India and China: How History is a Fickle Mistress

Author and Journalist, Raghu Karnad quotes journalist James Cameron as he sits down with India’s first woman Foreign Secretary Nirupama Menon Rao to discuss India and China. India and China: How History is a Fickle Mistress – the session could not be more aptly titled given the immense depth of the relationship between India and China.

Nirupama who began her diplomatic career in 1973, started looking into the affairs of China only after 11 years of service in other regions like Vienna, Latin America, and Sri Lanka. Interestingly, the first time Nirupama visited China was with a film troupe that had the likes of Shabana Azmi and Sai Paranjape. She fondly recollects how India and Bollywood exerted a mystic charm on the Chinese people. But that was the 80s and the Beijing Hotel was carrying a socialistic infrastructure. The city was overflowing with cycles and the Chinese women were still clad in their regulated blue tunics. However, her association with China had begun long before that.

Her first encounter with China was when she was about 8 years old when her father bought her a book from the People’s Publishing House. The title of the book read ‘Reconnaissance Across the Yangtze River’ and it introduced her to China and Mao Tse Tung. The next time it was her dentist who mentioned a certain ‘Chinese Torture’ in obvious reference to the war of 1962. This war of 1962 eclipsed the eons-long relationship between India and China and it continues to do so. Nirupama says it was Indira Gandhi who first took the effort to be not caged by the memory of 1962. She wanted to look past the unfortunate event and be open to dialogue.

Nirupama quotes the Chinese Indologist Ji Xianlin, “Conceived in Heaven but constructed on earth” while speaking about the complex nature of the Indo-China relationship. While the Chinese liberation struggle followed the military route, India chose non-violence. Post the independence, Nehru wanted India and China to play a leading role together in China but she was not sure if China responded in the same breath.

The 80s were an interesting time for China. Post Tiananmen period again witnessed significant changes in this bonding. Today, China is India’s largest trading partner and we have daily flights from India to Beijing. Despite all these, military tensions continue to exist. These tensions are like a pot of boiling water and constantly need to be refilled with icy water. Diplomacy and Dialogue would be that icy water that will diffuse the tension. Nirupama recalls how a Doklam like event had happened during the time Rajiv Gandhi was the Prime Minister and how he decided to travel to China to improve the situation.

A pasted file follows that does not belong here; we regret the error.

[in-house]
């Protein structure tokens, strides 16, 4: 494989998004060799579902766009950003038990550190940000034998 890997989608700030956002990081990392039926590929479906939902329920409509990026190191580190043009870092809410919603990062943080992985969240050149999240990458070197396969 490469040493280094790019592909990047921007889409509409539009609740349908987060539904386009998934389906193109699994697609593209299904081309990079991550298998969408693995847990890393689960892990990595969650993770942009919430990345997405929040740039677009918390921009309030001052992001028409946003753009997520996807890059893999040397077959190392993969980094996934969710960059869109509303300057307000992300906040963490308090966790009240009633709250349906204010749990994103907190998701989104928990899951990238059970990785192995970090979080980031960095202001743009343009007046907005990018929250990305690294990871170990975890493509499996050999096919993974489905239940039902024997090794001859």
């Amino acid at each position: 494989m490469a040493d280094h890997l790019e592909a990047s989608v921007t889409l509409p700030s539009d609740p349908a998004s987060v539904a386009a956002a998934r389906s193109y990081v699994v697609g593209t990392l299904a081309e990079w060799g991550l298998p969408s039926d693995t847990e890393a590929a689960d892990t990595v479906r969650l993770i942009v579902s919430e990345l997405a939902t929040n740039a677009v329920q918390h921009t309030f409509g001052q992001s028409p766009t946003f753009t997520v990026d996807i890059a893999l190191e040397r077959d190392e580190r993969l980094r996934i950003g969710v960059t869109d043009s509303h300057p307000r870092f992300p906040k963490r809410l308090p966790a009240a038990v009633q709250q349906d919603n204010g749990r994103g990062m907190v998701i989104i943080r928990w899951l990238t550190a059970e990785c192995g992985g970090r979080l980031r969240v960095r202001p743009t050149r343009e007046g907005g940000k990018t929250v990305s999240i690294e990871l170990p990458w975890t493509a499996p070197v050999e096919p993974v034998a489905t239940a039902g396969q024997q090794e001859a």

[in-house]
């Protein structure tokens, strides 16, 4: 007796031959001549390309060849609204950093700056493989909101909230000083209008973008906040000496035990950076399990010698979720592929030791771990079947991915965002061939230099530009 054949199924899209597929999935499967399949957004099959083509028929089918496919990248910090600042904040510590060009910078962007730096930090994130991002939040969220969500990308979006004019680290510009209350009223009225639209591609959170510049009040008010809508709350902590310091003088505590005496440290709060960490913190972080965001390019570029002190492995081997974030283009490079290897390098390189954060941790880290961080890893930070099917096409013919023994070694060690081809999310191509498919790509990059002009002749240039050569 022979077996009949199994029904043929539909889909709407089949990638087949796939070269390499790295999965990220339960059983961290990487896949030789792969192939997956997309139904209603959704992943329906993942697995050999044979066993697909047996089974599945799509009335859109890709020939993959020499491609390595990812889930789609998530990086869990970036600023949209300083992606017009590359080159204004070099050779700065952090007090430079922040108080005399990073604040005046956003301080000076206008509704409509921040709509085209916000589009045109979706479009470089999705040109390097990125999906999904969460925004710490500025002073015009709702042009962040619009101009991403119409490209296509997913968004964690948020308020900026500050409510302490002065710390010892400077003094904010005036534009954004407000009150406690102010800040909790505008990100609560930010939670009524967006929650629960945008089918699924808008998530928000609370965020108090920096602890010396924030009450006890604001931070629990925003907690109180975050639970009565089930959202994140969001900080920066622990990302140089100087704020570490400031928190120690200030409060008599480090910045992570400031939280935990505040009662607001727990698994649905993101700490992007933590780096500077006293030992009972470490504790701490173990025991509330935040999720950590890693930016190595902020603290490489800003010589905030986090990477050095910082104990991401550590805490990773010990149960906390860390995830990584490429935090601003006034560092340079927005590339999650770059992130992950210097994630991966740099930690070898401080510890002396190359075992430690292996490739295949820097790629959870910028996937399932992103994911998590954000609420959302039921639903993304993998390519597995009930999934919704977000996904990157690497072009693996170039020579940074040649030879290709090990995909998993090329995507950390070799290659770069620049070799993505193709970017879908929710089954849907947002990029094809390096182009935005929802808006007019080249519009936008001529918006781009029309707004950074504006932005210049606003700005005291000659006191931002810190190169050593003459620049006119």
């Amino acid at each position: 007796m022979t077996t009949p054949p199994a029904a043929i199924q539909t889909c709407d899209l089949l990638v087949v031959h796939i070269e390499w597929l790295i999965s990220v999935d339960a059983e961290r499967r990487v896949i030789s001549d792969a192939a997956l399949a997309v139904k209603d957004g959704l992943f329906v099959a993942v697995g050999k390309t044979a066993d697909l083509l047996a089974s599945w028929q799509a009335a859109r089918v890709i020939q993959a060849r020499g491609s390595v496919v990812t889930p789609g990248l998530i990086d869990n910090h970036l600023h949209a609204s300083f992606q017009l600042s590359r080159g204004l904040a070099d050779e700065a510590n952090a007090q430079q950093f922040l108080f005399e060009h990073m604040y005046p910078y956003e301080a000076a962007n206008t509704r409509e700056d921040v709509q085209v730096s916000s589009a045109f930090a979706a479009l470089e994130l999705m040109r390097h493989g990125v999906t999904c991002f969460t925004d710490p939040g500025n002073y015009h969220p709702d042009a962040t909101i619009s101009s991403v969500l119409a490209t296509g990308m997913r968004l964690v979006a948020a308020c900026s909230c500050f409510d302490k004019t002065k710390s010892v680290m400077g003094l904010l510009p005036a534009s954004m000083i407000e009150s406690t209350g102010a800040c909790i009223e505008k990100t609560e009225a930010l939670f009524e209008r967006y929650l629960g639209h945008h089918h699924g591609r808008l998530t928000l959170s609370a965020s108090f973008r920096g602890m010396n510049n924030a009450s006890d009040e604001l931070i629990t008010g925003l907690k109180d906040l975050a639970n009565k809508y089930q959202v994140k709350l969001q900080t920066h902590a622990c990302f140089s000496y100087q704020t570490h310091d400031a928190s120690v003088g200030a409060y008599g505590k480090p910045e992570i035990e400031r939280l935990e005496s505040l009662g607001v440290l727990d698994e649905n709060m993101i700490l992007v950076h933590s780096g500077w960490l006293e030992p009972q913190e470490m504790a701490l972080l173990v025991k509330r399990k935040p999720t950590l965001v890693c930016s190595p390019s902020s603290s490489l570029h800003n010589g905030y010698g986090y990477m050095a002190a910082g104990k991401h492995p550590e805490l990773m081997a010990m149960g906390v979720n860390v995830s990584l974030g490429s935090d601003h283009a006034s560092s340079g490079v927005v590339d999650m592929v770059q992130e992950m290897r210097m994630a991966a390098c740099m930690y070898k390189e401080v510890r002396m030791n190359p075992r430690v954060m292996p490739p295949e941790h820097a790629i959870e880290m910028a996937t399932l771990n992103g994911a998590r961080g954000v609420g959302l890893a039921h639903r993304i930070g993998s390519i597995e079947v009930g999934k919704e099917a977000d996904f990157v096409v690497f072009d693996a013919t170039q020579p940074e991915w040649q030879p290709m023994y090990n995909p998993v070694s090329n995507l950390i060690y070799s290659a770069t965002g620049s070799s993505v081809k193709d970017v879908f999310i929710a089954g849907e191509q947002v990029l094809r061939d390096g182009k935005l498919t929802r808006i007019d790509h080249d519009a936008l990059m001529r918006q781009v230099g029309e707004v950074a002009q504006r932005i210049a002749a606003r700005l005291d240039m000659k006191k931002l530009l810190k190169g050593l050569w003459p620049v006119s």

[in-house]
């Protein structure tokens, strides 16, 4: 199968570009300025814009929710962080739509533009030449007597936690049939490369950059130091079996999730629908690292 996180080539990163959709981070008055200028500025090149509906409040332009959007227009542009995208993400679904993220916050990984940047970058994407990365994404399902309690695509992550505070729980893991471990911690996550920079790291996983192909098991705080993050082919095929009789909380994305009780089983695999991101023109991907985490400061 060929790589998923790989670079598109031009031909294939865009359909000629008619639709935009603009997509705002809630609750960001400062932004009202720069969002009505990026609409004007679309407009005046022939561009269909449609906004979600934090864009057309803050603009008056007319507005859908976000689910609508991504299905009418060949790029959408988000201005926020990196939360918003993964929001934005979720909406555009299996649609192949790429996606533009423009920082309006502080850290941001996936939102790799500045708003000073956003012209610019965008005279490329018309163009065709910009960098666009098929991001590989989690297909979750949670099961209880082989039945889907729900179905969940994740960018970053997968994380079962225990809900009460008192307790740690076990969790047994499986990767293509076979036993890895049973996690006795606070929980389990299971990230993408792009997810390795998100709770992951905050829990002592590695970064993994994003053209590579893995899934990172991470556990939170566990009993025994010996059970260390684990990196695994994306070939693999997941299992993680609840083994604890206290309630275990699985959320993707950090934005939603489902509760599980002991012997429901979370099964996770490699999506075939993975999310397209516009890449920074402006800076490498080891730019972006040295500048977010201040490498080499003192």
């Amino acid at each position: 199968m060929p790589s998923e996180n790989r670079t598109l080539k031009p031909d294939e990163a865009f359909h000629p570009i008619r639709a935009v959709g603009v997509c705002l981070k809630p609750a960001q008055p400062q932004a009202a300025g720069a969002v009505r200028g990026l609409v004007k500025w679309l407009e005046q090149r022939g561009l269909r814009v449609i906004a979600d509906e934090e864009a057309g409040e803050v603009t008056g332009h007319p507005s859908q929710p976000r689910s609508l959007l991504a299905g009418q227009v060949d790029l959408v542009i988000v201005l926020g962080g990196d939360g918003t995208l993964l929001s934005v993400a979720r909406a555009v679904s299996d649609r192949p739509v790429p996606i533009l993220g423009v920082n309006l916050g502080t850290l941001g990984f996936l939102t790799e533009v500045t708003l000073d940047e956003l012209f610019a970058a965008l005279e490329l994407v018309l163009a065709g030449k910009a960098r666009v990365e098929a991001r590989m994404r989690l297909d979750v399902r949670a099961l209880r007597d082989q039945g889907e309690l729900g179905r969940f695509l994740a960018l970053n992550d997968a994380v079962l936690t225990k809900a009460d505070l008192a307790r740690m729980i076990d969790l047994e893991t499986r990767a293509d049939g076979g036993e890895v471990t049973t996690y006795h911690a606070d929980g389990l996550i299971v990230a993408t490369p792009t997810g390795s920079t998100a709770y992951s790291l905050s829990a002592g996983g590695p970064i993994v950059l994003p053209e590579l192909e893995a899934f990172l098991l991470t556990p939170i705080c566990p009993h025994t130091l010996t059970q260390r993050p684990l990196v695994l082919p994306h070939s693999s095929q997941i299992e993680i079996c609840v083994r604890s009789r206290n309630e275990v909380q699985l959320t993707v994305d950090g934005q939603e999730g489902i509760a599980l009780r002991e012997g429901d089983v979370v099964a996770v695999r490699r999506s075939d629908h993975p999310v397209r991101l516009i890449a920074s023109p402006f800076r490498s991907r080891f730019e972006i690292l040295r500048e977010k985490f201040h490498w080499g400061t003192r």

Any conversation on India and China cannot end without the mention of Tibet. Speaking of Tibet, Nirupama talks of the time when she met His Holiness Dalai Lama at Lucknow railway station when he was travelling to Dharamsala. ”I still treasure his autograph and I also remember the date clearly – Feb 14, 1960”, says Nirupama. Tibet, she says is the heart of Asia and it connects us together with China. She quotes Martin Luther King’s “A single garment of destiny binds us all” when she speaks of how connected India, Pakistan, China and Tibet are. She also speaks of the pristine land, crystal mountains, and monastic ruins in Tibet.

Today, the rivalry between India and China on the Indian Ocean, China’s looming presence in Sri Lanka are concerning for India. But one must acknowledge that China’s pockets are deep and their speed of implementation is commendable. India has a long way to go in those aspects. We need to be prepared every day to counter these advances. Nevertheless, India’s strength lies in the fact that we are a strong democracy and have friends all over the world. The goodwill that India wields amongst other countries is not something China possesses.

Having said that, India and China have coexisted as civilizations. According to Nirupama, even the word ‘Mandarin’ comes from the Sanskrit root word ‘Mantri’. She says she has a Chinese friend who teaches Bharatanatyam in Beijing for Chinese children. Movies like Dangal and 3 Idiots are huge hits in China. There is enormous acceptability to India’s soft power and India must leverage that. It might not be a bad idea to establish cultural centres outside India and teach Tagore to them. Eventually, we should start thinking about how to lead instead of being a balancing power in the Asian terrain.

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